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Philippe Gilbert, Matteo Trentin say barriers, vehicles in bunch are top safety priority for peloton

Classics veteran Gilbert chastises colleagues for not taking more active role in safety negotiations.

Veteran riders Philippe Gilbert and Matteo Trentin have chastised their fellow pros for not playing a more active role in a recent push for enhanced safety measures.

Both were part of months-long negotiations to improve safety in the peloton going into the 2021 season that involved all the established stakeholders in the elite men’s peloton.

An internal war among the bunch, however, with a breakaway union effort starting up in 2021, sees a fracture among the ranks. Gilbert and Trentin were active participants in the months-long talks via the CPA, the UCI-sanctioned rider’s group, but Gilbert complained that few of his fellow colleagues were engaged in the process.

“Only two of us found it worthwhile to go, Trentin and myself,” Gilbert told Het Nieuwsblad. “The CPA regularly asks riders to participate in the meetings, but usually no one comes.

“It is not for my benefit that I am participating, rather it’s for the riders who are 20 years old who should be going,” Gilbert continued. “They complain about safety in the media, but that’s not much use. If you want to change something as a rider, you have to know when to open your mouth at the appropriate time.”

Some riders have long complained that the CPA doesn’t do enough to represent the peloton’s larger interests, so much so that there is an effort to create a new rider’s group — called the Riders Union — which is already reaching out to riders to sign on going into 2021.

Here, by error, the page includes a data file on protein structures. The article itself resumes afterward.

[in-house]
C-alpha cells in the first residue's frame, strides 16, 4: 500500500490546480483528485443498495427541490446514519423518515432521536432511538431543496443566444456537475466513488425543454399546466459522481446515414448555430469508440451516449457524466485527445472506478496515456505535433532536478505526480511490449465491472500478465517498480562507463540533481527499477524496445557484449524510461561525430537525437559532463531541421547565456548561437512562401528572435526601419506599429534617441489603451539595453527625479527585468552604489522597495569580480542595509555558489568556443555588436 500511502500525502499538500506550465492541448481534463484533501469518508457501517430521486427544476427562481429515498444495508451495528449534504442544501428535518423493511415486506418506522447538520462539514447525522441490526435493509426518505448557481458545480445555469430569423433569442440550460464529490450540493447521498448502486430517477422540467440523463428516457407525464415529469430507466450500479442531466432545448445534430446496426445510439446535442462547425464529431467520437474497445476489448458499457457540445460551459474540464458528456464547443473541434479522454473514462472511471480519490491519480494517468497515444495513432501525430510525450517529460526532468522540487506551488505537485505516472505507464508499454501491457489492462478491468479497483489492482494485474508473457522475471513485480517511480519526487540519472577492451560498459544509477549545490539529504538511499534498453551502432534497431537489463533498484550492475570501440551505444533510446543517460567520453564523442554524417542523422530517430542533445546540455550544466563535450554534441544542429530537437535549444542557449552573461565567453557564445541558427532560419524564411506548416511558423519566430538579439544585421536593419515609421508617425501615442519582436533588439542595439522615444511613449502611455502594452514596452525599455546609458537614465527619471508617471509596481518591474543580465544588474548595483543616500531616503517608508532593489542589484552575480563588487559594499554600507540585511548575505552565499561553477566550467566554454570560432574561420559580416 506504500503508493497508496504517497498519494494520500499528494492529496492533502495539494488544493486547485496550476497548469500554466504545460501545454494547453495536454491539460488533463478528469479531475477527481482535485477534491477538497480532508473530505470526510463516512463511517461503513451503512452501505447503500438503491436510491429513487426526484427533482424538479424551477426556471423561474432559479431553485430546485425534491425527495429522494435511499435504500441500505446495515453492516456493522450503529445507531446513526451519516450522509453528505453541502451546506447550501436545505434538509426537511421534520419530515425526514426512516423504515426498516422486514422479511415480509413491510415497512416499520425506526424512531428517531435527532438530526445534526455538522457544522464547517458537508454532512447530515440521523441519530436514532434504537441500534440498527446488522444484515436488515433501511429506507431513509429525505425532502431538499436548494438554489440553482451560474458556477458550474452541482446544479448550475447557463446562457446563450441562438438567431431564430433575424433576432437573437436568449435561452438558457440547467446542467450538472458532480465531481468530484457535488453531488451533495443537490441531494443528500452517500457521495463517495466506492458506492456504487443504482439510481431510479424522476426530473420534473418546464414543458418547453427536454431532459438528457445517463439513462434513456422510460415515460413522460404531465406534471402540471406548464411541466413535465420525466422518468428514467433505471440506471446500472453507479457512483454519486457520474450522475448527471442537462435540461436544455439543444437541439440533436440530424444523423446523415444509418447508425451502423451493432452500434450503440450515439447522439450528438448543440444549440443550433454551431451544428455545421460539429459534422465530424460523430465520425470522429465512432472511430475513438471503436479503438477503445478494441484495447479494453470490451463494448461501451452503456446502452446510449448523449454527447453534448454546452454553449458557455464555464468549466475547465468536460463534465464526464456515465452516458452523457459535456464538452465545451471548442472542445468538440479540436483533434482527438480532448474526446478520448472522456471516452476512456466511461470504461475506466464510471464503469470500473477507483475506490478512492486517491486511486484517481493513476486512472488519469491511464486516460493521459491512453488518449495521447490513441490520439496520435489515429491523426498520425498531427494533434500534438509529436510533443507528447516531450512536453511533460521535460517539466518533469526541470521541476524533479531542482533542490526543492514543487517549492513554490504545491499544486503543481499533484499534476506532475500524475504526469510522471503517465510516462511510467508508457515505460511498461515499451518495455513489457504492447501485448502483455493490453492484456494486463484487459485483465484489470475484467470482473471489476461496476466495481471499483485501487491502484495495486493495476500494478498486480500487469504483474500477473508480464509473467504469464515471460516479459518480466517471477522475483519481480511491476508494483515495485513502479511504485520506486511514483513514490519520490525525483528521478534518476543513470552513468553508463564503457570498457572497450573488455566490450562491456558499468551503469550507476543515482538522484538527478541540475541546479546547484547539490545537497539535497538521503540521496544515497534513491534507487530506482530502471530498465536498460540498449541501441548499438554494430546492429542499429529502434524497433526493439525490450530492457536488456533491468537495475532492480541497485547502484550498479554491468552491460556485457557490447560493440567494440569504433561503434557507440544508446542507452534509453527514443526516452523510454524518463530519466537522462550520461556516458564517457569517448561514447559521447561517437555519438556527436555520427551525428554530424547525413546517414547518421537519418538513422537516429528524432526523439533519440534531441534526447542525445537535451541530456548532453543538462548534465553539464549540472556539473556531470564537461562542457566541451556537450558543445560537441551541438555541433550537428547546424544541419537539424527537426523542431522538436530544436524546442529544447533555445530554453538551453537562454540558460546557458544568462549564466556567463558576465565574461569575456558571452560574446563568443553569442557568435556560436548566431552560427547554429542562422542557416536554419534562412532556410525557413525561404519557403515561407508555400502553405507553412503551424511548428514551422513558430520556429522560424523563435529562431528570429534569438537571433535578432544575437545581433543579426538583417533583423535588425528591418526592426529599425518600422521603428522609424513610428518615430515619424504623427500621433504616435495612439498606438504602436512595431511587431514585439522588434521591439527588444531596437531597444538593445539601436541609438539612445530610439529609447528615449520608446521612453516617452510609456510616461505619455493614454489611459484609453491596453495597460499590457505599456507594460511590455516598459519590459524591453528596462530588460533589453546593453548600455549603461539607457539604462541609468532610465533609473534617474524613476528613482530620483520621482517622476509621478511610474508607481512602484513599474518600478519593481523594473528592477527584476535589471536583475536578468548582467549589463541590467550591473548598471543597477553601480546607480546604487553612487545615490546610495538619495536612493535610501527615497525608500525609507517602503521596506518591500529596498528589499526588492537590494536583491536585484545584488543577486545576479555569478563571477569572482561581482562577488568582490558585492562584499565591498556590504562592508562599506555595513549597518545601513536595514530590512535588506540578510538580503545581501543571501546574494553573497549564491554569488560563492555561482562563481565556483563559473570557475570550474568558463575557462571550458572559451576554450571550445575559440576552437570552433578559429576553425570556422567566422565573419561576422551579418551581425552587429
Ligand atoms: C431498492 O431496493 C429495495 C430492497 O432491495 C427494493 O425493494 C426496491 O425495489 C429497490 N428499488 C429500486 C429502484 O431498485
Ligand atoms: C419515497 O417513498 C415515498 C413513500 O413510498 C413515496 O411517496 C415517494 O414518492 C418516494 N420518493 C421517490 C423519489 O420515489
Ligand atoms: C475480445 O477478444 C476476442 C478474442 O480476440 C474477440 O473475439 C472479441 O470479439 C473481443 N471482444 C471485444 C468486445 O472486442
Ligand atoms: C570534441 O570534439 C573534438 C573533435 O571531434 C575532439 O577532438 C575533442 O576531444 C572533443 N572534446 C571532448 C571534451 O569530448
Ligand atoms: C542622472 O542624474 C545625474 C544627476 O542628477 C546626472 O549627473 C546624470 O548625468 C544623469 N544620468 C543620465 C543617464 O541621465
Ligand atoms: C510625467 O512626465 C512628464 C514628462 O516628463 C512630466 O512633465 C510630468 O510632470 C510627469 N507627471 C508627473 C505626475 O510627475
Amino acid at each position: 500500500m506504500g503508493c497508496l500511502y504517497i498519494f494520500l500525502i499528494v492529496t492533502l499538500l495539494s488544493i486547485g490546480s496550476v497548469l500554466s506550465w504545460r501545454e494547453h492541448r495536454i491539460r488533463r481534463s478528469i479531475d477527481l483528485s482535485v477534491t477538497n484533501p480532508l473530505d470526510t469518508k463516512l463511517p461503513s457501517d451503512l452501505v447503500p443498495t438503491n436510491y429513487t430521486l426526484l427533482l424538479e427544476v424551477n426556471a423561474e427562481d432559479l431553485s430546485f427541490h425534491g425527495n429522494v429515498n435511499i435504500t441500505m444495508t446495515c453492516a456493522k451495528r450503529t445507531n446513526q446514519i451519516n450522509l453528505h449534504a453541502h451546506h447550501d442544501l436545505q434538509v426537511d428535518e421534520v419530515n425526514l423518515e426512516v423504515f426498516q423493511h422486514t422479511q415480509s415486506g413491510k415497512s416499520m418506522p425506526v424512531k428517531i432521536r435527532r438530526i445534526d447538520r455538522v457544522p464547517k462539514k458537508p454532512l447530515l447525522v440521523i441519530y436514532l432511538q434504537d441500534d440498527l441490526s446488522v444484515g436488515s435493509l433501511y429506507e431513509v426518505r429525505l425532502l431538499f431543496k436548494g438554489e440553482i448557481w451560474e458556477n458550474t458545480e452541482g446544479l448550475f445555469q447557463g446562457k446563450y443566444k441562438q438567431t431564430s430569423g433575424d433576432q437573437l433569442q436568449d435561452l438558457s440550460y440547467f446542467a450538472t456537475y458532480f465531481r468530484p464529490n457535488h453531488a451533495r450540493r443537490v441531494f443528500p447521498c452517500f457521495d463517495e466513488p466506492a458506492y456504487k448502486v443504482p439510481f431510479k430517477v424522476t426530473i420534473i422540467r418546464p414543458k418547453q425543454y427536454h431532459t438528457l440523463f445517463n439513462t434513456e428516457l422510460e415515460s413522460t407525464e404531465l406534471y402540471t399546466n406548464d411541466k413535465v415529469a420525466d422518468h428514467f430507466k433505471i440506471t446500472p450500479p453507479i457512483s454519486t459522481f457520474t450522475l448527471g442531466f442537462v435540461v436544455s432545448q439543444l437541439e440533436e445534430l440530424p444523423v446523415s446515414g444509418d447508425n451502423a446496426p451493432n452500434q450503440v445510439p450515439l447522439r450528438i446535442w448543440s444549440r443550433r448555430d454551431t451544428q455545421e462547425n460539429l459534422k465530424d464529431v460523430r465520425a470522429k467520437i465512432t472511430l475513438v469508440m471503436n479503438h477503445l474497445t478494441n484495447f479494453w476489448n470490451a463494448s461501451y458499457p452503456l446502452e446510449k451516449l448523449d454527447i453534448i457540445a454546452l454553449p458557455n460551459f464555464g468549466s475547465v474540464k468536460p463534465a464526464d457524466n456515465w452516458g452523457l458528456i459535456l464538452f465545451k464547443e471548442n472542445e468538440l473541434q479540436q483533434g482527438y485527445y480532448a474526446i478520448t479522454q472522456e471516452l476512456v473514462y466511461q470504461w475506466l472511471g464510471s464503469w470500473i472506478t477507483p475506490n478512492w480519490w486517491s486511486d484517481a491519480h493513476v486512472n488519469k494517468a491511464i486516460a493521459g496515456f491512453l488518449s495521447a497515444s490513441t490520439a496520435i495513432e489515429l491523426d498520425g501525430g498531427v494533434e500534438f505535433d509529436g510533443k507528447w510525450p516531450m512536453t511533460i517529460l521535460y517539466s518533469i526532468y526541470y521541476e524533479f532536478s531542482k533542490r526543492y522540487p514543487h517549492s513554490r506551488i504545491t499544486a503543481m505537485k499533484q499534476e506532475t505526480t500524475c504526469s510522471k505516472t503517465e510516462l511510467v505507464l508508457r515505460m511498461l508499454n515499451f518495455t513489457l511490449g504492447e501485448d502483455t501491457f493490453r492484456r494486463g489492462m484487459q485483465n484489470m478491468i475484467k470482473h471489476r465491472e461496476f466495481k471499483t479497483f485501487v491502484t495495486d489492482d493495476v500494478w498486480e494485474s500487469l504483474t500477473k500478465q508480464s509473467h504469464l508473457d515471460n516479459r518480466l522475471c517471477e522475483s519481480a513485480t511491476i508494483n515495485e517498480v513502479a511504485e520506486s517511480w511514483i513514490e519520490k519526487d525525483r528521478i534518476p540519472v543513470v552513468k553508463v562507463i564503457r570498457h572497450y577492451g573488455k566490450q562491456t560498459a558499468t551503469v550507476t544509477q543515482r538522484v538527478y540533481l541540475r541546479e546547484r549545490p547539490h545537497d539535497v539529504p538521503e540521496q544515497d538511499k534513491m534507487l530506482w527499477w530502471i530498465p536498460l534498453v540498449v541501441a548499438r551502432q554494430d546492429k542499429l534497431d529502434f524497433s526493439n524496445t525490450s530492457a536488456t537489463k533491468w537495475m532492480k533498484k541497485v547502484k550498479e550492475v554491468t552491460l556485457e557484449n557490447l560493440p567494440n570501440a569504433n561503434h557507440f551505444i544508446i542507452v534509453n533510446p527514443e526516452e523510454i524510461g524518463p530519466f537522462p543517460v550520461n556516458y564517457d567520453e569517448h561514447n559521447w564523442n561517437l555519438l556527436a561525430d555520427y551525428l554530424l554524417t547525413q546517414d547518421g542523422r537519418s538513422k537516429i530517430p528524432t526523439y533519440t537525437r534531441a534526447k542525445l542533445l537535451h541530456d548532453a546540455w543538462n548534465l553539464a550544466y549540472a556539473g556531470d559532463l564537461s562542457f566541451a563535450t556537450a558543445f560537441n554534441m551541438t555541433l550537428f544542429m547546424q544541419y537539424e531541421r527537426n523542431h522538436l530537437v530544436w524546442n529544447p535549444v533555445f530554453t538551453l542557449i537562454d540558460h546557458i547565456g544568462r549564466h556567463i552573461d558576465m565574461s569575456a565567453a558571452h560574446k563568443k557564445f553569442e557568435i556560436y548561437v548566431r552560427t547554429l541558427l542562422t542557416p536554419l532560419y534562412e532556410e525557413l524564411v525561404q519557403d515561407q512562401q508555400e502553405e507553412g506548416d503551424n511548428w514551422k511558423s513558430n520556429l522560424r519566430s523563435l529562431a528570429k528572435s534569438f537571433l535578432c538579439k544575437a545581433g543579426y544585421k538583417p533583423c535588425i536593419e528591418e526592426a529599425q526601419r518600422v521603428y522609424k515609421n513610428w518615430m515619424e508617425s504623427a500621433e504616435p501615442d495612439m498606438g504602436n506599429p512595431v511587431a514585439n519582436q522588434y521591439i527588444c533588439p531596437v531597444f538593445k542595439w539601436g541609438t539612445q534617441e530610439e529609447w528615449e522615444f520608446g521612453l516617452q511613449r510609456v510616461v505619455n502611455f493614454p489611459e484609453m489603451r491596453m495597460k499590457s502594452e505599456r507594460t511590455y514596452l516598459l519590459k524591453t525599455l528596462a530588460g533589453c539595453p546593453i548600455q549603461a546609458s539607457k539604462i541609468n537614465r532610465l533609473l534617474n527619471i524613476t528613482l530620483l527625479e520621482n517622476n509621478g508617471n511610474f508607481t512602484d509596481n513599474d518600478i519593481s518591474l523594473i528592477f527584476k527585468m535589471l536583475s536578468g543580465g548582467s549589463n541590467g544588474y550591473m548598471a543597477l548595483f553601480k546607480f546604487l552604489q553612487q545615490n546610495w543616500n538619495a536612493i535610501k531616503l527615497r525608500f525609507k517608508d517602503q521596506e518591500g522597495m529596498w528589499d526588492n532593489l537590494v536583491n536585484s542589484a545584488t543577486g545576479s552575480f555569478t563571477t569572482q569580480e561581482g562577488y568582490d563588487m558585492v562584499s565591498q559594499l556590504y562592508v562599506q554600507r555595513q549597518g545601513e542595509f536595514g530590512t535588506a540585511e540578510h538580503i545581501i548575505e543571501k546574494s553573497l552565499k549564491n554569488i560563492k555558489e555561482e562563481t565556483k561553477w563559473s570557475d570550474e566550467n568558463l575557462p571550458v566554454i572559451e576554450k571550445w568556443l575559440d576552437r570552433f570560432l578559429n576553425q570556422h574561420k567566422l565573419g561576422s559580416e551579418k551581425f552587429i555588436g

Gilbert and Trentin, from Belgium and Italy, respectively, decided to work within the established groups inside the CPA, which has a spot at the table on the CCP (Conseil du Cyclisme Professionnel).

Other members during the safety talks this year included race organizers and teams.

Earlier this month, the UCI revealed a series of new measures to improve rider safety. Talks accelerated following a string of high-profile incidents, including the near-fatal crash of Fabio Jakobsen at the Tour de Pologne this summer.

Gilbert and Trentin were among the most familiar names within the peloton to take part in the behind-the-scenes negotiations.

Gilbert said two things stood out from the rider’s perspective — barriers and vehicles inside the race caravan.

“There was a lot of talk of barriers and vehicles in the races,” said Gilbert, recounting details of the negotiations.

“The barriers often don’t have the right profile or are placed too close to the finish line. The riders want them at least 600m to go,” Gilbert said. “We also talked about vehicles in the races. Due to my injury, I watched a lot of races on TV, and often times I was wondering if I was watching a bike race or a MotoGP.”

Trentin, speaking to La Gazzetta dello Sport, echoed Gilbert’s comments that barriers and race vehicles present the most critical danger in the bunch.

“Security must be the priority in 2021,” Trentin told the Italian sports daily. “We have made suggestions and things are going in the right direction. The rules were old, and were never updated as the sport evolved. Unlike in other sports, like Formula 1 or MotoGP, or even speed skating, they’ve all been much better [at safety] than cycling has been.”

Like Gilbert, Trentin said the top priorities among the riders is the quality and placement of barriers, and the seemingly high number of vehicles moving in the race caravan.

“The barriers need to be safer near the finish, and so if you hit them, you don’t end up getting injured,” Trentin said. “They simply cannot be only to separate us from the public. And there are too many vehicles, oftentimes passing too close to us during the races.”